Besides being the bicentennial of the births of such luminaries as Charles Darwin, Abraham Lincoln, and Edgar Allen Poe, 2009 is the two-hundredth anniversary of the birth of Louis Braille [1809-1852], the creator of the ingenious braille system, which has given countless blind and vision-impaired people the ability to read and write. Braille utilizes a six-dot cell of raised dots to represent letters of the alphabet, numerals, punctuation, and other symbols. Permutations of the six dots permit the representation of 64 different characters, and the system has been adapted to numerous different languages around the world. The compactness of each cell allows individual cells to be read without unnecessary movement of the fingertip—a weakness of earlier systems.
Braille first described his system in a 32-page booklet published in 1829 entitled, Procede pour écrire les Paroles, la Musique et le Plain-chant au moyen de points, a l’usage des Aveugles et dispose pour eux [Method for Writing Words, Music, and Plainsong by Means of Points, for the Use of the Blind and Arranged for Them]. Images of this rare work are viewable on the web site of the bookseller, Jonathan A. Hill.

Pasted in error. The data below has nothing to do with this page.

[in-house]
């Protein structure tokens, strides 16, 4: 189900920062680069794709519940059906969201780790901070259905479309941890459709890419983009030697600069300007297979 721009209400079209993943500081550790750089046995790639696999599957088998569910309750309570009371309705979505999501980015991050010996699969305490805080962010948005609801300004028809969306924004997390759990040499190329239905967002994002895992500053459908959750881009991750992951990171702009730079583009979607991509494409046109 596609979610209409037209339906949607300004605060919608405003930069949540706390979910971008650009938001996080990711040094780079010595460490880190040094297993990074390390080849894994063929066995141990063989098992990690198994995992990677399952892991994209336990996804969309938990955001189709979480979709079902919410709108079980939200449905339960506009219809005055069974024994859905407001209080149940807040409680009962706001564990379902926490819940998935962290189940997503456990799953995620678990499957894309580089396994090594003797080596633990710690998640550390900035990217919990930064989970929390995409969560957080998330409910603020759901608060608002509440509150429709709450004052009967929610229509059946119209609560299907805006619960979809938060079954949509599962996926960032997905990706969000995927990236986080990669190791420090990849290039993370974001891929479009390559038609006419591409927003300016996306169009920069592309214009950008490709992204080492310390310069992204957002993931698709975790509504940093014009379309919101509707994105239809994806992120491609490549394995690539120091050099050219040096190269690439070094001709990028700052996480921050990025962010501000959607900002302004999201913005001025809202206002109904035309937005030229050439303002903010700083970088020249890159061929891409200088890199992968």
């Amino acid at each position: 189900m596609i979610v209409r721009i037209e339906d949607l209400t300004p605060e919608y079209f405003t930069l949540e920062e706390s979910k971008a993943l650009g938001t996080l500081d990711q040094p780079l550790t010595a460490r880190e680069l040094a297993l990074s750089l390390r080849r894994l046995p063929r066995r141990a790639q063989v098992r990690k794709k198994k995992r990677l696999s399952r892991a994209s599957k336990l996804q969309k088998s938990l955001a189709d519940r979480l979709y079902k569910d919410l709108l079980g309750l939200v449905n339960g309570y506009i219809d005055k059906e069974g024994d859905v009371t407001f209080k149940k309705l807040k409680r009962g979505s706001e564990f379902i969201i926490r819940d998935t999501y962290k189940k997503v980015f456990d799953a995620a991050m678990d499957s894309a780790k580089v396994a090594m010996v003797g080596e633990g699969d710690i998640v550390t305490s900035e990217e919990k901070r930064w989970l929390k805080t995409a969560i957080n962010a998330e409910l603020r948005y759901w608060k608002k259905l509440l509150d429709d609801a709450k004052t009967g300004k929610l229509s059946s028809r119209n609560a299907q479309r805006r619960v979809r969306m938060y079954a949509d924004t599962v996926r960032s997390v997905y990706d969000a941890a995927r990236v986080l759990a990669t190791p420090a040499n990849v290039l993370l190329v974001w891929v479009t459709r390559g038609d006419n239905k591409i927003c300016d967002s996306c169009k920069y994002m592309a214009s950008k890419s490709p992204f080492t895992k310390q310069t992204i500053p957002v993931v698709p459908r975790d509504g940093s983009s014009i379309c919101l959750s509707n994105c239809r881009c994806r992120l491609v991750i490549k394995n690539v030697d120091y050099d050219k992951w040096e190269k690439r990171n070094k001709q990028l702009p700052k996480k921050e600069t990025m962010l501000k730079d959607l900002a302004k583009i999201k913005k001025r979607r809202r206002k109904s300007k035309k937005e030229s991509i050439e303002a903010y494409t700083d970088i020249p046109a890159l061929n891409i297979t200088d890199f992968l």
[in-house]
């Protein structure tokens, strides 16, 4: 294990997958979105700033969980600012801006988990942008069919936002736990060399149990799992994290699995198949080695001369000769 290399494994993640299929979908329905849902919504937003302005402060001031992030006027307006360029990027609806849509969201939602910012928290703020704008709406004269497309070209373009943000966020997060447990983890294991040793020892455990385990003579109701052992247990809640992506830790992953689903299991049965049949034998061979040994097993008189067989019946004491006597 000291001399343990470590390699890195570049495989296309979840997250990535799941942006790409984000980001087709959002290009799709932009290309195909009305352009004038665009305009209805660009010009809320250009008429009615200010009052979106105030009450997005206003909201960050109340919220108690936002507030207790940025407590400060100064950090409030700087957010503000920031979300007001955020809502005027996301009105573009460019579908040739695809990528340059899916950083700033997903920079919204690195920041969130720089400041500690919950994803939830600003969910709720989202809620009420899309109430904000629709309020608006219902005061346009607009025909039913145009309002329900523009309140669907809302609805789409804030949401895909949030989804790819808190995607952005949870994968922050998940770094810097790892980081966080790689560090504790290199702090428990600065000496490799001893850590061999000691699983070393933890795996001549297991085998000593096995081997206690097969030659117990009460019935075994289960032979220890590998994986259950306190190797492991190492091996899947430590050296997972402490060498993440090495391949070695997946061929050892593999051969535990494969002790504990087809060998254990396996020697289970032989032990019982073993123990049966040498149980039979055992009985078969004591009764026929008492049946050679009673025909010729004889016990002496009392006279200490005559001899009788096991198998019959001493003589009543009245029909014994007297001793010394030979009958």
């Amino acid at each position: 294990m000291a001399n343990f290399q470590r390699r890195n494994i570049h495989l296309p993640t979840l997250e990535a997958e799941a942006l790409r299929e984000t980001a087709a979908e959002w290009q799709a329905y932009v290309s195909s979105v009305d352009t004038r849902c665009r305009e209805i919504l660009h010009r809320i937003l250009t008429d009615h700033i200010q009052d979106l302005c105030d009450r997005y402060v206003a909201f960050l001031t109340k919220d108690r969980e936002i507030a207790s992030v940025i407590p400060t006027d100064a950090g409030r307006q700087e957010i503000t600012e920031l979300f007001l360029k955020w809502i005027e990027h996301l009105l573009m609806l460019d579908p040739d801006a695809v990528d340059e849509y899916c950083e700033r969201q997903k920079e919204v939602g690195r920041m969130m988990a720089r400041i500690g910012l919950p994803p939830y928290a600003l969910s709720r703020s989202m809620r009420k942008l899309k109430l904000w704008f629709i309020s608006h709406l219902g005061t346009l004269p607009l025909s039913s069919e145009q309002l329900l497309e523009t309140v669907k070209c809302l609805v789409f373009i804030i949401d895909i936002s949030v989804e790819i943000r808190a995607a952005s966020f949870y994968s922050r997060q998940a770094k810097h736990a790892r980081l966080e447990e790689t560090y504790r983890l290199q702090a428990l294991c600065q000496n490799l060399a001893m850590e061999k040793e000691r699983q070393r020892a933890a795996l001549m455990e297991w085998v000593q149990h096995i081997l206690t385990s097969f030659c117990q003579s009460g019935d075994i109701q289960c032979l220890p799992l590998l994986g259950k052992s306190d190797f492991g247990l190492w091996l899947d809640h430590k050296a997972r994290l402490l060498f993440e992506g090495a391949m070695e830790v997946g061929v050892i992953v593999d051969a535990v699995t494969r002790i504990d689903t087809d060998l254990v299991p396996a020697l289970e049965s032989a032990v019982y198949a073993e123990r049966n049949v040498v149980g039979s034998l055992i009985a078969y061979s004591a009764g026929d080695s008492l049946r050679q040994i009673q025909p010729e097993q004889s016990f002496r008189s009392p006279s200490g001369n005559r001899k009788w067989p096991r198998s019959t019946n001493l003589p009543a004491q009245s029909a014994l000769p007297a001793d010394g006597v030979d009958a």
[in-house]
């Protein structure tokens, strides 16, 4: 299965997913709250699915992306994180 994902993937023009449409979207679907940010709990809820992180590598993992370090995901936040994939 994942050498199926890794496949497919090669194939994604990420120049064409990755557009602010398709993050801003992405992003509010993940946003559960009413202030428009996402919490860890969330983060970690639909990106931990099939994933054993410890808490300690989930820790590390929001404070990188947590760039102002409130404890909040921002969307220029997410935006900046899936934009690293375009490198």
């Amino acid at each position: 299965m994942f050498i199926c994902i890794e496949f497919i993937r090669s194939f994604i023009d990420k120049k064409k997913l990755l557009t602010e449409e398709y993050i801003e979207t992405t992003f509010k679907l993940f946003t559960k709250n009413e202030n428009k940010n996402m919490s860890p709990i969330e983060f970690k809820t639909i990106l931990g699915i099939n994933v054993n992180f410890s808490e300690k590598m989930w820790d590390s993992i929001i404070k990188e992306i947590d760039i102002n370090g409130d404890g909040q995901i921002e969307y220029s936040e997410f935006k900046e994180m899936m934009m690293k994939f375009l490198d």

To commemorate Braille’s contributions and promote literacy among the blind, the US Mint is issuing a one-dollar silver coin (pictured above) on March 26, 2009. The obverse of the coin features a portrait of Braille and the reverse depicts a child reading a book in braille with the word "braille" (abbreviated as BRL) above him--the first time a US coin has employed braille--and the word "independence" on a bookshelf behind him.
According to the National Federation of the Blind, only 10% of blind children in the United States are learning braille. Among working-age, legally blind adults, over 70% are unemployed, although among those who are successfully employed, a large majority know braille. For further information, visit the NFB web site, which offers resources on braille literacy and an extensive audio & video selection, including a video on the commemorative coin, Change with a Dollar.
Additional online resources of interest include the National Braille Press and the Louis Braille Bicentennial web site. The National Braille Press has also recently published the biography, Louis Braille: A Touch of Genius, that contains previously untranslated letters by Braille. The National Library Service for the Blind and Physically Handicapped, based at the Library of Congress, is a national network that distributes braille and audio materials to eligible borrowers.